By Rich Bockmann
Incoming Democratic Mayor Bill de Blasio made one of his most closely watched appointments Thursday when he named Bill Bratton as his administration’s new police commissioner. This will be Bratton’s second turn as head of the nation’s largest police force.
De Blasio made criticism of the NYPD’s stop-and-frisk practices one of the cornerstones of his mayoral campaign, and Bratton will be tasked with maintaining record-low crime levels while reducing the department’s reliance on the controversial policy.
“Bill Bratton is a proven crime fighter. He knows what it takes to keep a city safe and make communities full partners in the mission,” de Blasio said in a statement.“Together, we are going to preserve and deepen the historic gains we’ve made in public safety — gains Bill Bratton helped make possible.”
“And we will do it by rejecting the false choice between keeping New Yorkers safe and protecting their civil rights,” he added. “This is an administration that will do both.”Former Republican Mayor Rudy Giuliani originally appointed Bratton to head the NYPD in 1994, and the commissioner was credited with reducing felony crime by 39 percent during his tenure. Bratton served only two years and was later appointed as the top cop in Los Angeles, where he reportedly expanded the use of stop-and-frisk.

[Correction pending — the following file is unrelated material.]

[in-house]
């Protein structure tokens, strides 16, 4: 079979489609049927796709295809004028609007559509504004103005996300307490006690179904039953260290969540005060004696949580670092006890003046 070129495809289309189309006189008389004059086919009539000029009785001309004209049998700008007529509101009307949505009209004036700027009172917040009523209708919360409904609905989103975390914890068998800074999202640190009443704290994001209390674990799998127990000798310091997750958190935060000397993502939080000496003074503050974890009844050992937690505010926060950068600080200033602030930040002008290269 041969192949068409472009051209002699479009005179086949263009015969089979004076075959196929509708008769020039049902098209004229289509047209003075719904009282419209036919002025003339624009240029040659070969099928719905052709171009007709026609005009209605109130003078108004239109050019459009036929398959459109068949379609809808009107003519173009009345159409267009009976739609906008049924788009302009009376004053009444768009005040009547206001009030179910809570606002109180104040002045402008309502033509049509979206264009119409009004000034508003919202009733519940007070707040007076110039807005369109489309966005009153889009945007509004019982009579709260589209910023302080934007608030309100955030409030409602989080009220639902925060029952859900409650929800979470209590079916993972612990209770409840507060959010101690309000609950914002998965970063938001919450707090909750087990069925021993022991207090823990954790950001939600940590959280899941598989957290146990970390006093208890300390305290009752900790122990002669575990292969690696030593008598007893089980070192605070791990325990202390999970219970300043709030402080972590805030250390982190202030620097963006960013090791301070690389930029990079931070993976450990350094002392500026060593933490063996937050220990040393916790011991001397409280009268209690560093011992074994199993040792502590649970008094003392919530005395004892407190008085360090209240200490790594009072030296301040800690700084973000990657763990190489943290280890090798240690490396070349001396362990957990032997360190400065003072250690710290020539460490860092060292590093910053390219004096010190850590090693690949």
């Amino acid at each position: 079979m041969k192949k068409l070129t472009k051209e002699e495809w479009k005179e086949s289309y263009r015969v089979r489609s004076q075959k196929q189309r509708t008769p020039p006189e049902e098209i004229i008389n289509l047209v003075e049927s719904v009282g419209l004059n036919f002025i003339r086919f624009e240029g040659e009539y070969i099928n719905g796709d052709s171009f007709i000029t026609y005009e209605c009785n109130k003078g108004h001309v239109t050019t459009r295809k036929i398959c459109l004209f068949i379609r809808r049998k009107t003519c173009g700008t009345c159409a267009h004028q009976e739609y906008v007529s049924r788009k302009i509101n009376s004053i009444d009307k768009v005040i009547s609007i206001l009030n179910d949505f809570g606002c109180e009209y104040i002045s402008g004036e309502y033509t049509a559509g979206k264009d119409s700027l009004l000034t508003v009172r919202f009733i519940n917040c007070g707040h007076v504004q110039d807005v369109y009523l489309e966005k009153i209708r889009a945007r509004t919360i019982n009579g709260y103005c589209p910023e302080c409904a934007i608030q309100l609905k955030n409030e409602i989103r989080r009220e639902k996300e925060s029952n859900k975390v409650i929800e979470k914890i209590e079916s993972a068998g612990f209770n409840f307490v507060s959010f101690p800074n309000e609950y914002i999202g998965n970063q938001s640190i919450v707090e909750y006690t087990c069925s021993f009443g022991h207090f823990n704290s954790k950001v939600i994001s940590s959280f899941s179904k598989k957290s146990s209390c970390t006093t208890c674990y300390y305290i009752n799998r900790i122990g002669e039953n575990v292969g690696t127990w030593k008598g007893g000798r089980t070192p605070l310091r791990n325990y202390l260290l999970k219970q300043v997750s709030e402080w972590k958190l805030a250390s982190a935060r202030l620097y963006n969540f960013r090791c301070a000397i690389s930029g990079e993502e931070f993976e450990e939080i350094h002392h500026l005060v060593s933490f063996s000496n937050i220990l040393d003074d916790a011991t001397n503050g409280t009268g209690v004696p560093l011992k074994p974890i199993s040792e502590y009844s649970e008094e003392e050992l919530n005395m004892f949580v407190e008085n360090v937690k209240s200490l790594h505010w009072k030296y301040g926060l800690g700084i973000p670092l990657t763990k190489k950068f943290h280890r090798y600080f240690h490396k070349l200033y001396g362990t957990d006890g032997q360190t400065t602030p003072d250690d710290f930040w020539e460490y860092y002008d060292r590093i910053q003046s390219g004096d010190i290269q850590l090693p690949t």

“Mayor-Elect de Blasio’s priorities are my priorities. This is the best police force in the nation, and we are going to ensure our men and women have the best technology, the most innovative tactics and the strong support of the communities they protect,” Bratton said in a statement. “This department will not rest on its laurels. We are going to continue making history as the safest big city in America.”Reach reporter Rich Bockmann by e-mail at email@example.com or by phone at 718-260-4574